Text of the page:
Why Tim Burton Made A Film About The 'Most Quiet, Under-The-Radar Feminist You've Ever Met'

Tim Burton's "Big Eyes" tells the story of an epic art fraud centered on "the most quiet, under-the radar feminist you've ever met." In many ways, Margaret Keane's story embodies the early women's movement. That, along with the rise of the kitsch -- and another "worst" artist to add to the list with "Ed Wood" -- is what Burton has set out to explore here. HuffPost Entertainment interviewed the director to talk about creating his lowest budget film in years (and whether he would ever re-consider making "Superman Lives").

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You commissioned Margaret Keane’s work before this film was even pitched to you. What drew you to “Big Eyes” and telling her story?
I felt like it was suburban art. There weren’t Matisses or Picassos hanging on people’s walls. There were Keanes. You would see them in people’s living rooms, dentists’ offices and doctors’ offices. It was very present, and very much a time of that when I was growing up. I think they stayed with me, because they were all over the place, but also because I found them quite disturbing. I liked that kind of juxtaposition of things. I found it fascinating that so many people had them up in their houses.

That rise of the kitsch and suburbia have always been prevalent themes in your work. Is that something you wanted to explore here?
Even for people who hated it, you had to acknowledge it had a power to connect with people. There were a lot of artists who tried to rip it off. A lot of people who bought it. It became like a movement. Look at artists who were trying to copy it ... This sort of came to me growing up in suburbia: this idea of the American dream, and then you have this couple -- this sort of horrific couple -- creating these strange mutant children. That seemed slightly representative of the end of that American dream era. This is sort of a twisted version of that idea of the nuclear family.

The true story of the Keanes is actually much more insidious than what we see on screen. What made you leave things out like Walter abusing Margaret’s dog or keeping her locked in the attic?
You know, truth is stranger than fiction. For instance, in the courtroom scene [in which the Keanes have a paint-off for ownership of Margaret’s body of work], we had to tone it down, because it was even worse than that. In fact, people have trouble believing that even now. So, it was fine line between trying to create the extremity of it and do it in a way where you’re still semi-believable. With Margaret mentioning how she is in the attic, you get the idea of it.

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In a way, Margaret Keane embodies the early women’s movement -- surviving her husband's psychological abuse and striving for her independence in spite of it.
She’s one of the most quiet, under-the-radar feminists you’ve ever met. She doesn’t have a big voice. She’s not out there on the streets, saying, you know, “Vote for women’s rights!” She did it in her own private, personal way, which I found amazing given the type of person she is.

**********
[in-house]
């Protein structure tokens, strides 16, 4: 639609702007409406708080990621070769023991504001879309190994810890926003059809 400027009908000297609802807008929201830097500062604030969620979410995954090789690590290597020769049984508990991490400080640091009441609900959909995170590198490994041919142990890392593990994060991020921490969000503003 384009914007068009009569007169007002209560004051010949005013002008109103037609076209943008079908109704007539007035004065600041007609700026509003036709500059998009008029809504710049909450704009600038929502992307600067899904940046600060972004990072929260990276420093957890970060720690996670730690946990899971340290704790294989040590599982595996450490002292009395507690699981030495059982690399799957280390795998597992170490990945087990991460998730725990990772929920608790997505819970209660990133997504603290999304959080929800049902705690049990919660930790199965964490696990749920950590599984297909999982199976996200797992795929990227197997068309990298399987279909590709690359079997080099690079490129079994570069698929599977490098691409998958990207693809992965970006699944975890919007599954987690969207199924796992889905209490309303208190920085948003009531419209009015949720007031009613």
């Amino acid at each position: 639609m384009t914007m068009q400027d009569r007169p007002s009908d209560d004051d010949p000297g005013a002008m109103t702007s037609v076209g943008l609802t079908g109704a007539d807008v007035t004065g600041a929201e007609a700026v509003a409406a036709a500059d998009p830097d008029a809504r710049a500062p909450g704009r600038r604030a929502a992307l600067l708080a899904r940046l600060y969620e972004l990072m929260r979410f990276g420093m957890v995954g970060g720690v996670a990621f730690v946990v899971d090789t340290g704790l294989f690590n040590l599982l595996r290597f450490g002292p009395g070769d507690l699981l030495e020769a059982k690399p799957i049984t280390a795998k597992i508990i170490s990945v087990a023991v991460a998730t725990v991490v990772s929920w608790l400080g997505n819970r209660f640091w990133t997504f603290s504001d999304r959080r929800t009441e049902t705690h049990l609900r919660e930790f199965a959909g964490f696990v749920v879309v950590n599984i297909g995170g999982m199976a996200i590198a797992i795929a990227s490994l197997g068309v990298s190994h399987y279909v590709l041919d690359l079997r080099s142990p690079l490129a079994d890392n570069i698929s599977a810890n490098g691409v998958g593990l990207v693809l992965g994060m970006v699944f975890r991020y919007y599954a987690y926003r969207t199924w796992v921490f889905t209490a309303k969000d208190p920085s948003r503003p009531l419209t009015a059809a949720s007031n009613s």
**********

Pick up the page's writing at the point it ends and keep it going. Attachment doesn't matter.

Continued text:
Toning down this story is certainly another way “Big Eyes” is a departure for your work. There are not a lot of visual effects, it’s much smaller. How was the process different?
Well, it was low-budget. For me, after doing a lot of big-budget movies, it was kind of reconnecting me to having to move quickly and be resourceful. I mean, you have to do that on any film. But this you’re moving locations four or five times a day, you know, trying to make Vancouver look like San Francisco is not easy.

What was the biggest challenge with the low budget?
I think Vancouver to San Francisco, because the actors were all great. I was lucky to deal with solid people who were willing to go into the same thing of moving quickly, being there, not having to wait for people to move out of the trailer. Everyone got into the same spirit, which helped make it.

You’ve made films for two distinct generations. Do you think of this one differently?
You pick projects based on feelings. That’s why you can’t pick projects too far in advance. You don’t know how you’re going to feel. I think I felt that this one, basically because of "Ed Wood," I like these characters that are sort of marginalized and the connection between what’s good and bad. Those are the themes that I relate to. Also, just wanting to do a low budget film after doing so many big budget films.

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What do you think about the rise of the superhero franchise. How would your "Batman" do today?
It is amazing. I feel lucky to have been around in the time before franchise was created. I was lucky on “Batman” to never hear the word “franchise,” that was a real pleasure. Now, that’s all it’s become. The amazing thing is that trends come and go. That’s a trend that obviously not only stuck, but continues to keep going. How many tortured, you know, people that become superheroes are there going to be? It’s the same story.

Okay, half joking here, but how about "Superman Lives"? Would you ever reconsider making that one? Superman films are in, meta commentary is in ... the Internet would explode.
Oh, good. I’d love to make the Internet explode! That’s a good idea. I’d love to see that happen.

"Big Eyes" is out in wide release Dec. 25.



Margaret Keane